"These rearrangements are like earthquakes that are more likely to happen along fault lines, which is why you're more likely to see a quake in Los Angeles than Chicago," said Pavel Pevzner, the Ronald R. Taylor Chair in the Jacobs School's Computer Science and Engineering department, who co-authored the study with project scientist Glenn Tesler. "Similarly, there are 'faults' within the human genome. They are fragile regions, as opposed to solid regions that show much less propensity for rearrangement and make up about 95 percent of the genome."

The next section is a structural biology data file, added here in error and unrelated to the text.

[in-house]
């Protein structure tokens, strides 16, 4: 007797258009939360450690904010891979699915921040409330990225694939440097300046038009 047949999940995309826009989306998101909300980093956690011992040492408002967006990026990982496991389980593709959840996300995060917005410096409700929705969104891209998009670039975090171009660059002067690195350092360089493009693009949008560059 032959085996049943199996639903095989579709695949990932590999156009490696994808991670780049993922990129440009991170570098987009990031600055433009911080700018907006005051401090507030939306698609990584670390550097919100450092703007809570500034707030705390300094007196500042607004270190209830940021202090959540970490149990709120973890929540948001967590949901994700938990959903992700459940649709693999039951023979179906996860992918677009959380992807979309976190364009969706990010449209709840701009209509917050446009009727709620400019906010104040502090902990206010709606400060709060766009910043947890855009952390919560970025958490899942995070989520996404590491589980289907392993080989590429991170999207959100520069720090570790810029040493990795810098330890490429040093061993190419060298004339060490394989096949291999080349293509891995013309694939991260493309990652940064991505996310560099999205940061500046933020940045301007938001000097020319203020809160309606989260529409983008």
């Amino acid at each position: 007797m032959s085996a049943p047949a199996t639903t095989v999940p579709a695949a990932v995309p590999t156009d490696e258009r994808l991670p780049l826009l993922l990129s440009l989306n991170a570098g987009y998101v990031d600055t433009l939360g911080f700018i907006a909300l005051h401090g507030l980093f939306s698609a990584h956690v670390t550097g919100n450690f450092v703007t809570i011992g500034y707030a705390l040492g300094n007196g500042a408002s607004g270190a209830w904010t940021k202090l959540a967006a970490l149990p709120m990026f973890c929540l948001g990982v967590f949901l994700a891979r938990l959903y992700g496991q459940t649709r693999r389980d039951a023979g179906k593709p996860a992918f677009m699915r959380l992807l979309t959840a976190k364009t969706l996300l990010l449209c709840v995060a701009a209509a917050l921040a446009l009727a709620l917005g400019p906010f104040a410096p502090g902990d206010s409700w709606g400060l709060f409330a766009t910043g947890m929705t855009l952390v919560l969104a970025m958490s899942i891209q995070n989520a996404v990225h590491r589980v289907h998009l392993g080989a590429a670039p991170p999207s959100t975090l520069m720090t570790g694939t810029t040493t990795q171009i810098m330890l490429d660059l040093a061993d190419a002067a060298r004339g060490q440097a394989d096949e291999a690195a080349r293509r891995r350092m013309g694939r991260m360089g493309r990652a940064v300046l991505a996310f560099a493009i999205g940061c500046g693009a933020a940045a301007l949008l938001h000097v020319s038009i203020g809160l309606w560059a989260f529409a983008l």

Pevzner and Tesler are experts in bioinformatics -- the use of computing and mathematics to study genomes -- and their study grew out of the first giant genomic sequencing projects, funded in part by the National Institutes of Health. Those projects resulted in DNA sequencing of the human and mouse genomes. In December 2002, that comparison led the scientists to compute 281 large blocks (of one million 'letters' or more, out of roughly three billion letters in the mammalian genome), and 245 major rearrangements since the two species evolved from a common ancestor 75 million years ago. "Like the ancient super-continent Pangea broke
Contact: Doug Ramsey
University of California - San Diego